So, just what peril does U.S. producers face?

There are major concerns today with the amount of debt held by oil producers, with fears of catastrophic failure. This has been a common theme since the first big, self-induced natural gas glut of 2012 and has been a regular concern in headlines whenever prices have dropped. Marginal companies have failed, new companies arose and a core of larger operations have grown stronger and more efficient. If it plays out for an extended time, will this be different?

One new development has been that the financial industry learned lessons from the past and initiated measures to safeguard their investments in the sector.

“In the last few years, banks have become much more aware of the risk and they have tended to impose a hedging regimen on the  producer,” said Levine. “The Banks will lend you the money, but you must buy Put options. Basically, a Put as a financial instrument that increases in value as oil prices fall. So, for many domestic producers, but not all, this should not really be an issue.”

Another point has been the break-even price for frack production. This is certainly higher than conventional oil, and will vary from company to company and region to region. It has traditionally been stated at somewhere in the $40 range, but for some operations it might be considerably lower as technology has advanced.

“Among my clients, we have some who claim they can produce effectively under $30,” said Levine. “One of them said, ‘It’s not like the old days–this is a manufacturing process.” You pull up the rig, you drill the well and you’re done. You can get it up and running in less than a month. It’s far different from conventional oil with finding the reservoirs, making sure you’re in the right spot, maintaining reservoir pressure… this is nothing like that.”

The same applies to shutting down production, if required. Shutting down conventional production is a far more serious decision, because it was far harder to restart a well. That is not the case with fracking.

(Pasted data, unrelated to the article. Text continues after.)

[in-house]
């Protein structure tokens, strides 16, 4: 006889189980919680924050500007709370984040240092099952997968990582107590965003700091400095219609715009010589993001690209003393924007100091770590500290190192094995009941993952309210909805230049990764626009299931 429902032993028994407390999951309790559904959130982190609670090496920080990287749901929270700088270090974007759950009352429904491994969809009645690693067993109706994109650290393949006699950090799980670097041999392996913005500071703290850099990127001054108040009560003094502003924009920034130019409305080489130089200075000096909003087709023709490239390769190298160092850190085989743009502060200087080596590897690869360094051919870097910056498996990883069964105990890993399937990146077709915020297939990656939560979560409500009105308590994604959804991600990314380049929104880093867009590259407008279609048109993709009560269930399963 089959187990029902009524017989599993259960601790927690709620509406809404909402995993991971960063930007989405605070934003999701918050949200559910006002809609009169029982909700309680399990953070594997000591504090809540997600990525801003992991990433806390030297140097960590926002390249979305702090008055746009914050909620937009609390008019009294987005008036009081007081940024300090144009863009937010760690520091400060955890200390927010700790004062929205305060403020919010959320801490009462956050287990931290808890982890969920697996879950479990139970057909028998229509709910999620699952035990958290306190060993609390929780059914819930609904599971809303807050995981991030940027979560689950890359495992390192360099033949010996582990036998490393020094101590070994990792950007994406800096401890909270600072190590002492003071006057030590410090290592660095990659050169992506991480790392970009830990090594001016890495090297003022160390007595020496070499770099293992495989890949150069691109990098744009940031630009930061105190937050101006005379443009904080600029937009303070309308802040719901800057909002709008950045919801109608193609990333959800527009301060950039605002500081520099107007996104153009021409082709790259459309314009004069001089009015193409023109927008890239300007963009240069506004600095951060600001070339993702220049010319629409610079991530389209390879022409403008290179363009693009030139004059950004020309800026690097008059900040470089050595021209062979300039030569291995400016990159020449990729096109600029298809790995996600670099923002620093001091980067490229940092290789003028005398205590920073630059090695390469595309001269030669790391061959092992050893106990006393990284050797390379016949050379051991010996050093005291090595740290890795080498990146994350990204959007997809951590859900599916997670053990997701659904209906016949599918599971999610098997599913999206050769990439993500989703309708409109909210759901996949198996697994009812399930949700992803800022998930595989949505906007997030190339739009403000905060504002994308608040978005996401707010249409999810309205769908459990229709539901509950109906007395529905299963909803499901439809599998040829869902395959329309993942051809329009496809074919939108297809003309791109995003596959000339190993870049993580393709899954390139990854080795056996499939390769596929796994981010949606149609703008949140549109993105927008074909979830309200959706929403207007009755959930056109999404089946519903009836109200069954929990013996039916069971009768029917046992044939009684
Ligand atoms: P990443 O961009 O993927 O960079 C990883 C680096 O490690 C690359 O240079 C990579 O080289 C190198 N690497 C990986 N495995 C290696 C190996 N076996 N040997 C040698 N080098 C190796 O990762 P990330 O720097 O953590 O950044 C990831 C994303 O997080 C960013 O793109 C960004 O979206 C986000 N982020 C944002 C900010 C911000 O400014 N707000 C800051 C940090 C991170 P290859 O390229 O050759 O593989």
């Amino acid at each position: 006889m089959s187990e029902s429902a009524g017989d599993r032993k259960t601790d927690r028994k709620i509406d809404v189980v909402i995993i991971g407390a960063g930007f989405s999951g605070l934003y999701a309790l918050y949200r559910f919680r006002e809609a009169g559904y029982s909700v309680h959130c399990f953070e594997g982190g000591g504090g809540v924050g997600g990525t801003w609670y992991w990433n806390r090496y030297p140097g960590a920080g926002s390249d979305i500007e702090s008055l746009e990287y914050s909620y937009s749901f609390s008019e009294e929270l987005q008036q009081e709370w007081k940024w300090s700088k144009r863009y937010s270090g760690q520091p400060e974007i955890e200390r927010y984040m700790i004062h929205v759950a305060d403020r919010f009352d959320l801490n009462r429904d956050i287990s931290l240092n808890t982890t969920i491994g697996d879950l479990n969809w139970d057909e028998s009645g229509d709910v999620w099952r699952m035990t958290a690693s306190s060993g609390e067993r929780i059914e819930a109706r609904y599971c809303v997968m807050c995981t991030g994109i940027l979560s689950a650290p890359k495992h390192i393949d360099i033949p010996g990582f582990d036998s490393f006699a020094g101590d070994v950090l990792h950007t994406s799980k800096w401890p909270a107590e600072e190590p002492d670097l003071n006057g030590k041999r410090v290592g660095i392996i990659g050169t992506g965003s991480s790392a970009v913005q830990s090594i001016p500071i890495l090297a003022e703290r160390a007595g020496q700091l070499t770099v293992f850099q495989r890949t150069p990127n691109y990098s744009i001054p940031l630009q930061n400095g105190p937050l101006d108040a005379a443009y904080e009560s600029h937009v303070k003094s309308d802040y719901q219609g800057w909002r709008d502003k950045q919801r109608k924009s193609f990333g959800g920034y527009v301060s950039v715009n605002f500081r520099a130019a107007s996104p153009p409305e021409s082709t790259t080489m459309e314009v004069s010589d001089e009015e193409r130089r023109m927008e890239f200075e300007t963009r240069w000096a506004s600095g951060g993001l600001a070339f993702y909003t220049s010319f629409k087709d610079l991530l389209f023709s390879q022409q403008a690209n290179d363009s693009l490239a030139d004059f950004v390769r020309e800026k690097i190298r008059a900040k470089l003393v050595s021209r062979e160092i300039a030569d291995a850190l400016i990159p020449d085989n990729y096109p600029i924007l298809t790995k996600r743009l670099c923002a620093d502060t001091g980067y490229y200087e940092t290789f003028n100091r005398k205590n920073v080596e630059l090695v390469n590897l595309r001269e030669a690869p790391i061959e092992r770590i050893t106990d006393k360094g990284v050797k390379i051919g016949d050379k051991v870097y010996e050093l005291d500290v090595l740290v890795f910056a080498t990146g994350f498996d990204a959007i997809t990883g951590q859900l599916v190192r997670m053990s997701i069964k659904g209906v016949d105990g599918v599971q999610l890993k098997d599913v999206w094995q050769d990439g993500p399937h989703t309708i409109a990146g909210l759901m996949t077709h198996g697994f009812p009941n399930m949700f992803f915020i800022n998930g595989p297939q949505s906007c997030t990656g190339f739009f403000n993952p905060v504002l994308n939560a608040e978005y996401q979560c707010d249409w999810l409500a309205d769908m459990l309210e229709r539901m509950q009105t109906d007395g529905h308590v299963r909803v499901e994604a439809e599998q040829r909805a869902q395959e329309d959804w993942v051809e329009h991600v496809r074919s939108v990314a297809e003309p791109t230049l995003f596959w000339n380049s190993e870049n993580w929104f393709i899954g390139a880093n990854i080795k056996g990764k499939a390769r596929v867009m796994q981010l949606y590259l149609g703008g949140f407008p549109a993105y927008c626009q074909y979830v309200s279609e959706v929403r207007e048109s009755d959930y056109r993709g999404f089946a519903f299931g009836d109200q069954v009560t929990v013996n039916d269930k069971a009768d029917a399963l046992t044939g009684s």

In responding to a question during the API teleconference, Sommer’s noted: “We’ve seen these kinds of cycles happen in the past and we expect that over time, as we get a better handle on the Coronavirus, prices will rebound. But I think it’s also important that we recognize what the motivation is of Russia in this space.  It is to put out of business the producers, particularly in the Permian basin, that have been so productive and led to historic American energy leadership. So, we’re very focused on making sure that these producers can continue to supply the leadership that they provided over the last 10 years of the American energy revolution.”

Sommers stated that the industry was not looking for any intervention in the energy sector by the Trump administration to provide temporary aid, at least at this time. However, the administration just announced it will consider such a move. The U.S. also suspended a planned, but certainly ill-timed sale from its Strategic Petroleum Reserve.

As noted at the start, only time will tell how this plays out. I was reminded of that by the headlines I came across doing some online searches to refresh my memory on the timeline of that initial Saudi price war in 2015. There were comparably timed headlines from mainstream sources such as Bloomberg, Business Insider, Forbes, Wall Street Journal, New York Times, etc. dramatically declaring everything from why the Saudi price war is going to be a resounding success to why it’s going to be a total failure. I think we can confidently say at this point that the current oil price war will be a total success, total failure—or something in between.